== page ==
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Bram Stoker's Dracula (1992)
Director: Francis Ford Coppolla

I've stayed away from Bram Stoker's Dracula for decades because I had it confused with Interview with the Vampire, and also because when I didn't have it confused, I was aware that it starred Keanu Reeves and Winona Ryder. I feel as if neither one of those kids can act, or have much to offer for my movie dollar. Once I noticed Coppolla directed it I knew that I ought to give it a chance.

Let me get the negative stuff out of the way first. Keanu Reeves cannot act. His english dialect is embarrassing. Winona Ryder can tighten her chops up when the volume turns up, and she does indeed serve the story well because she looks absolutely beautiful in this film and when the tension mounts she is a good player.

What is left for me to say is that this is the absolute, hands down, most gorgeous movie I have seen in a very long time and it is definitely Coppola's most attractive film. The use of oranges, purples, reds, greens and natural rustic colors, earth tones and pale blues are like nothing I have ever seen in a film. This is sound stage paradise. There are no cgi effects anywhere to be seen. Everything is matted in camera, forced perspective, double exposure, or simply a complex prop, device or combination of all these arrangements, staged incredibly for essentially a play on wheels.

The writing is adapted from Stoker's original Dracula story with an added introduction of The Impaler and his ties with the Christian church as a holy warrior who finds his life's love has been mislead by the church during his mission. His lover, played by Ryder, throws herself off of a cliff and dies thinking her man has died in the war. Dracuul becomes furious and renounces God when he learns of the church's deceit, and he swears vengeance. His rage turns him into the beast of the earth, dead and without a soul, but his love still lingers from beyond the grave, and he shall travel through time to find his lover's reincarnate, and take her with him to his cursed domain, where they can finally be together.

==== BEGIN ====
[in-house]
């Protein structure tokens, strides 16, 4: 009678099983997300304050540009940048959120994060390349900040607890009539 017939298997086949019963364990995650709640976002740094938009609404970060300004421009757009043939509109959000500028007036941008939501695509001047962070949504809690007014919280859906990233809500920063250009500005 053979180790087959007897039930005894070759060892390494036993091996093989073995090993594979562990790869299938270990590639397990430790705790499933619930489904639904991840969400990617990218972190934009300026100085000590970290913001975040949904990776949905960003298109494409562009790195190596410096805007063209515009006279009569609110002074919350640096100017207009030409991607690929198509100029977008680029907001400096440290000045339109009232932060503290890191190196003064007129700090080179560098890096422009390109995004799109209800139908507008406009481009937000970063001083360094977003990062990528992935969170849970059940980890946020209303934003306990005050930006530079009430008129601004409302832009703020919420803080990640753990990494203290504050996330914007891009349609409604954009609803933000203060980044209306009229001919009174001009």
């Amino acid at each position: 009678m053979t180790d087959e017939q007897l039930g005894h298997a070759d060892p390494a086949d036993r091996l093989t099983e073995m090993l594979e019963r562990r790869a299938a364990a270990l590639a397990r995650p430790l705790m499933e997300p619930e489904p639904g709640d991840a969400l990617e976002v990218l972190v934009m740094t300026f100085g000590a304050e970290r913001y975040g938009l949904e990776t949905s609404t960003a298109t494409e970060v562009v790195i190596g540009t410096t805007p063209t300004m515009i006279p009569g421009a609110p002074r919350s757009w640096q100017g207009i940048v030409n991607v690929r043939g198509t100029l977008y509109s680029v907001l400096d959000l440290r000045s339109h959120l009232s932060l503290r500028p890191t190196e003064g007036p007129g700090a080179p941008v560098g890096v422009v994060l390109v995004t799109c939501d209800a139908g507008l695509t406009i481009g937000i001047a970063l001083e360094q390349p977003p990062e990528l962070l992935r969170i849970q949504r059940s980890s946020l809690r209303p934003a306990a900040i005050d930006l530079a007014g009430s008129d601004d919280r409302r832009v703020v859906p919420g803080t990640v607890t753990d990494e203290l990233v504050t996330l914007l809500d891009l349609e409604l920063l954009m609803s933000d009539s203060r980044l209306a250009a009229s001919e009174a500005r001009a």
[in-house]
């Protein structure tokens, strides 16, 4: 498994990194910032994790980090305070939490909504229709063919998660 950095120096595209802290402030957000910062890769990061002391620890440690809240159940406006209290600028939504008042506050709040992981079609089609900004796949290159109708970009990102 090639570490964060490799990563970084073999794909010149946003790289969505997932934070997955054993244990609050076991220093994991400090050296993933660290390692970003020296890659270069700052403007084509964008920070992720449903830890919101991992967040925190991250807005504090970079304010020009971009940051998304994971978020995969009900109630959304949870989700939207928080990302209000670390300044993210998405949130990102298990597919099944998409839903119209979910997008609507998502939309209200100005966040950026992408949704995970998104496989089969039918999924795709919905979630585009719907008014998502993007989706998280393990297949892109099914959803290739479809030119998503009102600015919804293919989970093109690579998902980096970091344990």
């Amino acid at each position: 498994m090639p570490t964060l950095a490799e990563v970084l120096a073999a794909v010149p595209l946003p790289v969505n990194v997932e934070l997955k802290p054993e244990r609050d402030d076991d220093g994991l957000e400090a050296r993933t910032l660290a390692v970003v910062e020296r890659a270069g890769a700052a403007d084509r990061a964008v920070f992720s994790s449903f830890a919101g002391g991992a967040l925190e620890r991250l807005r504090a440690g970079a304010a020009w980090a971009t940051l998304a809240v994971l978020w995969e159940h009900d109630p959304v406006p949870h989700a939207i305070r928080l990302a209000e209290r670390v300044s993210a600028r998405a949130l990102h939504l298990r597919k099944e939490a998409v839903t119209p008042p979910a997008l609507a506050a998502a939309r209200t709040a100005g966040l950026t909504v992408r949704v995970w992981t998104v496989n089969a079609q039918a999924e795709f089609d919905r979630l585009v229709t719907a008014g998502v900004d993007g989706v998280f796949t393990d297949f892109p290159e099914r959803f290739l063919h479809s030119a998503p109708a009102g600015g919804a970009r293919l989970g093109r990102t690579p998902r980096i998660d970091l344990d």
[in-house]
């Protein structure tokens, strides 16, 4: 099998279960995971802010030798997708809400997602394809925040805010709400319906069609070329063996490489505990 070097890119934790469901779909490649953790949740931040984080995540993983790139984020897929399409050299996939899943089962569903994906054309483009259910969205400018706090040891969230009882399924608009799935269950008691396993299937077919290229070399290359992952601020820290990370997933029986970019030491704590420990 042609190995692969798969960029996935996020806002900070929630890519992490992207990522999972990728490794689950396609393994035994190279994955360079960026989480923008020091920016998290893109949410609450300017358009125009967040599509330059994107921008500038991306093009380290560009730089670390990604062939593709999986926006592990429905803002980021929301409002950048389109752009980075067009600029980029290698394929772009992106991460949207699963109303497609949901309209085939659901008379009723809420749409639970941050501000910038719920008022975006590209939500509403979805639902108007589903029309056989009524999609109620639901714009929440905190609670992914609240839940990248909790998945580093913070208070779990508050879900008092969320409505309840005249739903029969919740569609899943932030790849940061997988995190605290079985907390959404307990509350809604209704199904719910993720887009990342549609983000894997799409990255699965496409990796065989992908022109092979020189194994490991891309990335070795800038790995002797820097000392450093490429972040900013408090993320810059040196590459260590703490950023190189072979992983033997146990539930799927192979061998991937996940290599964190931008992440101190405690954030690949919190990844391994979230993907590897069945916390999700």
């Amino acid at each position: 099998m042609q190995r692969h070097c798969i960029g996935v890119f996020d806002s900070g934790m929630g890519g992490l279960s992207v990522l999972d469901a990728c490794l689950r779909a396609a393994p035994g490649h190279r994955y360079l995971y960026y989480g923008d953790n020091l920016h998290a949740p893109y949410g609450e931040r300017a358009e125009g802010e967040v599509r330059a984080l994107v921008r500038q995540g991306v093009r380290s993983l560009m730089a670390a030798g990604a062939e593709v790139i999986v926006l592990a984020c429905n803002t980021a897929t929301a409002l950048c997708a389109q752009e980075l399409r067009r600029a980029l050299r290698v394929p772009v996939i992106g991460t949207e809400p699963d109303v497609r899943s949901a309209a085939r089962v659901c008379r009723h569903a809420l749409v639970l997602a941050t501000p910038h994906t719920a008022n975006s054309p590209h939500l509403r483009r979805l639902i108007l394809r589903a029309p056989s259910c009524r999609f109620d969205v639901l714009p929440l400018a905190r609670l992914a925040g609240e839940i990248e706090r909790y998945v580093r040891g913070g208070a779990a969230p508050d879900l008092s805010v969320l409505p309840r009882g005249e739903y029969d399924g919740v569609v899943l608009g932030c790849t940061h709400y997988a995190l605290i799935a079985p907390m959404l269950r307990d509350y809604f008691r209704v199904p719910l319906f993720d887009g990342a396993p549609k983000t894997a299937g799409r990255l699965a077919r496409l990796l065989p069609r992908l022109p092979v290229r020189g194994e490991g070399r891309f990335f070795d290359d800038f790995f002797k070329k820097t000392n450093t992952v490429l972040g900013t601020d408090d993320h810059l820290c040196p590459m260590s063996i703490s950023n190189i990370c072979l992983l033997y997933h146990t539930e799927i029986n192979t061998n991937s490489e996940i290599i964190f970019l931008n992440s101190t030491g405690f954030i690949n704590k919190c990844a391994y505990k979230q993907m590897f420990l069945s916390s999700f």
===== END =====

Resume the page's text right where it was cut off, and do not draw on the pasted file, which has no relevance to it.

The story is told in such a way that all of the monster movie elements are removed, and in their places are almost tender and hyper aware emotional conundrums of Dracula. His guilt, his lust and his longing. These are not taken as lightly as they could have been, and because of this, Bram Stoker's Dracula on the big screen is a real event for fans of this story.

Despite the obvious studio pressure on a destitute Coppolla to hire hot young talent, the film is barely affected by this bottom line mentality. We are treated to Anthony Hopkins as Van Helsing, Cary Elwes as Arthur Holmwood, Tom Waits as Dracula's jailed psychic servant R.M. Renfield, and Gary Oldman as Dracula himself. Oldman's performance is top notch, as is Tom Waits', who turns in a peculiar but very disciplined schizo. He has the energy of a character actor, but he's done varied work, so I was impressed.

Everything just looks and sounds great. The story is classic and handled with extreme care, and though this is Coppola's film, credit should really be given in equal measure to his son Roman Coppolla for his astounding visual effect and 2nd unit work. All of the rich and detailed shots and moments of wonder are wrangled by Roman.

The Coppola's are indeed a travelling circus family of highly talented people. If Carmine did the music for this film I think my head would have exploded! Rounding out the immediate visual responsibilities is Michael Ballhaus as lighting camerman.

This movie I could watch every year or so. I'm sure of it. It has so much to see. Just about every frame of this film is loaded with treats. It's a feast for the eyes and senses. It's like that one time you order chinese and it tastes immaculate. The ribs are still sizzling, the lo mein and tender but textural, the spices are mixed just perfectly. You eat some, your knees get weak and you rest. Later on, you go back for more, except now the food must be re-heated. Dracula is like that, only when you go back to it (it's a lengthy film) like I had to, it still remains hot and spicy, sizzling at the bone with a tender and textural satiation.

Bram Stoker's Dracula: it's better than good chinese take-out.